In due course we will learn what, if any, impact this has had on voters’ constitutional views. The pre-crisis crisis of Brexit had already raised some questions about Scots’ tolerance for layering economic uncertainty on economic uncertainty. Add to that two million UK unemployed, businesses going to the wall, cuts to GDP, and high levels of debt and it doesn’t make for great pro-indy propaganda ads: “We’re completely broke – let’s throw the dice, ya bass!”

It is also the case that there will be some serious governing to do and some big choices to be made. The state and the private sector are financially intertwined as never before – how is that unravelled? What is the future role of the state? How do we balance this new metric of value – key workers, community, health – against a return to market economics and wealth creation? 

As Mark Carney wrote in the Economist last week, “entire populations are experiencing the fears of the unemployed and sensing the anxiety that comes with inadequate or inaccessible healthcare. These lessons will not soon be forgotten.” 

Society would in future expect that “public values help shape private value”, wrote Carney. “When pushed, societies have prioritised health first and foremost, and then looked to deal with the economic consequences. In this crisis, we know we need to act as an interdependent community, not independent individuals, so the values of economic dynamism and efficiency have been joined by those of solidarity, fairness, responsibility and compassion.”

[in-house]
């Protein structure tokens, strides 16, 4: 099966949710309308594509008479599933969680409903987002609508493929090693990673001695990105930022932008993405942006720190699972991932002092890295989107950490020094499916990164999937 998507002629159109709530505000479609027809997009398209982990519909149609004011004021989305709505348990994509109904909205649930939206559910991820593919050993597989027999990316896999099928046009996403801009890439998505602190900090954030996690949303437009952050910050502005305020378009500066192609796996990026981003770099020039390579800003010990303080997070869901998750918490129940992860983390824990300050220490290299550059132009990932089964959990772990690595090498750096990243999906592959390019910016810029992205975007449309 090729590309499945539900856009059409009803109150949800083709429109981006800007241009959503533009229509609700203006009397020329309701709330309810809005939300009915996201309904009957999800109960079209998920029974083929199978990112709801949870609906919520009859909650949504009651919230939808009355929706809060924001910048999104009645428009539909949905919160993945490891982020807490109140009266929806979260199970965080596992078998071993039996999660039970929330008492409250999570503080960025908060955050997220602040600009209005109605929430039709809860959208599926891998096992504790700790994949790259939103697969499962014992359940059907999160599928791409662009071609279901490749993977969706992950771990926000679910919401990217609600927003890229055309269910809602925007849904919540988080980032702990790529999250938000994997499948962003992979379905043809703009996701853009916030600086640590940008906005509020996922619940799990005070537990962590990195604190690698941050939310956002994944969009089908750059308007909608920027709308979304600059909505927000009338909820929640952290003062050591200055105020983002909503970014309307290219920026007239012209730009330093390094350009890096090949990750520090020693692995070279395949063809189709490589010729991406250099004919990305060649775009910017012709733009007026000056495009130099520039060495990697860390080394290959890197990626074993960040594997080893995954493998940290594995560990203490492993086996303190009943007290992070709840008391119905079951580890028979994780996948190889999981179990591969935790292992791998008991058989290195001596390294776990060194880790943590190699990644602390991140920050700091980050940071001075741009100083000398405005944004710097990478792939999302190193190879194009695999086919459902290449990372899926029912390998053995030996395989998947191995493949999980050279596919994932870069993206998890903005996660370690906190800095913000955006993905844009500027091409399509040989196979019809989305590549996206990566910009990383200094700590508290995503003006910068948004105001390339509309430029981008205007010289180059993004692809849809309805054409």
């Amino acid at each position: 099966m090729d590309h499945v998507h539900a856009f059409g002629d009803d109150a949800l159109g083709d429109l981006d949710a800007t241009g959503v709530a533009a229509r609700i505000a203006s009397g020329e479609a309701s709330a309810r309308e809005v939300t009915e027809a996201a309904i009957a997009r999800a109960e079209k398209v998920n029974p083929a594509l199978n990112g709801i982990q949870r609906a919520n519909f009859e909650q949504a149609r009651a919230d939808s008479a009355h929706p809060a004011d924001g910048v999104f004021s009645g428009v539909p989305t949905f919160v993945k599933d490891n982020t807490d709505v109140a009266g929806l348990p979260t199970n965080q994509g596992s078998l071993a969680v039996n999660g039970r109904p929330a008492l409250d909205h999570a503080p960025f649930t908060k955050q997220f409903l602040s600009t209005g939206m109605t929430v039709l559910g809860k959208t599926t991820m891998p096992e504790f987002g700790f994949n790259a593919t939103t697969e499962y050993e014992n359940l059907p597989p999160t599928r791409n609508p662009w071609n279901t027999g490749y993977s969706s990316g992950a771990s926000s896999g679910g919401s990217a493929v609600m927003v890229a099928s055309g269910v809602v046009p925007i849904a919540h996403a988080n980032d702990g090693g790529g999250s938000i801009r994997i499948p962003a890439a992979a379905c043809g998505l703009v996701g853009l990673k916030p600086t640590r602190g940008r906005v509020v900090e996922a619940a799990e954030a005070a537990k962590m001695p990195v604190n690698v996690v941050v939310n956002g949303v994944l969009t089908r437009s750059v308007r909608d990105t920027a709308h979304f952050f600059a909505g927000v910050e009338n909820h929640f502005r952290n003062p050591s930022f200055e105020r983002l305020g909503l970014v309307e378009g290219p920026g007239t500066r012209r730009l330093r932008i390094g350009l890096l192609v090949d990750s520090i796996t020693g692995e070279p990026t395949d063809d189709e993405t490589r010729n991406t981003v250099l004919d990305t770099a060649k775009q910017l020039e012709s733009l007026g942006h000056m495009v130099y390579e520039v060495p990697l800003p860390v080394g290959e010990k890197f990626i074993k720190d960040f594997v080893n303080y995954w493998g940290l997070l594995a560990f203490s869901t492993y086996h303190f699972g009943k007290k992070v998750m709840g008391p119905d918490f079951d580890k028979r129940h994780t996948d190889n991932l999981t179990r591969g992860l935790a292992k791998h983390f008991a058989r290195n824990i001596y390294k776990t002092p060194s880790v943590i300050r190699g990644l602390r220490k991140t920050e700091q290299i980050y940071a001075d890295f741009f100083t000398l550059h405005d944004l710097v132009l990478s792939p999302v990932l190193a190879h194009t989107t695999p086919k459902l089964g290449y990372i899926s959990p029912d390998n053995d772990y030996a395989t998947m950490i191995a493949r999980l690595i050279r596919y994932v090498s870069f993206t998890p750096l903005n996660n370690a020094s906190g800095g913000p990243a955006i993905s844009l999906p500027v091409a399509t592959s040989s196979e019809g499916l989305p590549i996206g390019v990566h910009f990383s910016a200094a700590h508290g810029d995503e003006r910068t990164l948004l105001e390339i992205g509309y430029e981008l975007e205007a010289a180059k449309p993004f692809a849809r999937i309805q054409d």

This is what confronts Sturgeon, as it does Johnson and many other world leaders. The scale of the opportunity for progressives and would-be radicals is matched only by the scale of the challenge. Amid this titanic task, in a newborn era of uncertainty and risk, a return to the same old arguments about Scottish independence holds little appeal. The case for separation, like everything else, must be addressed anew.

Chris Deerin is the New Statesman's contributing editor (Scotland).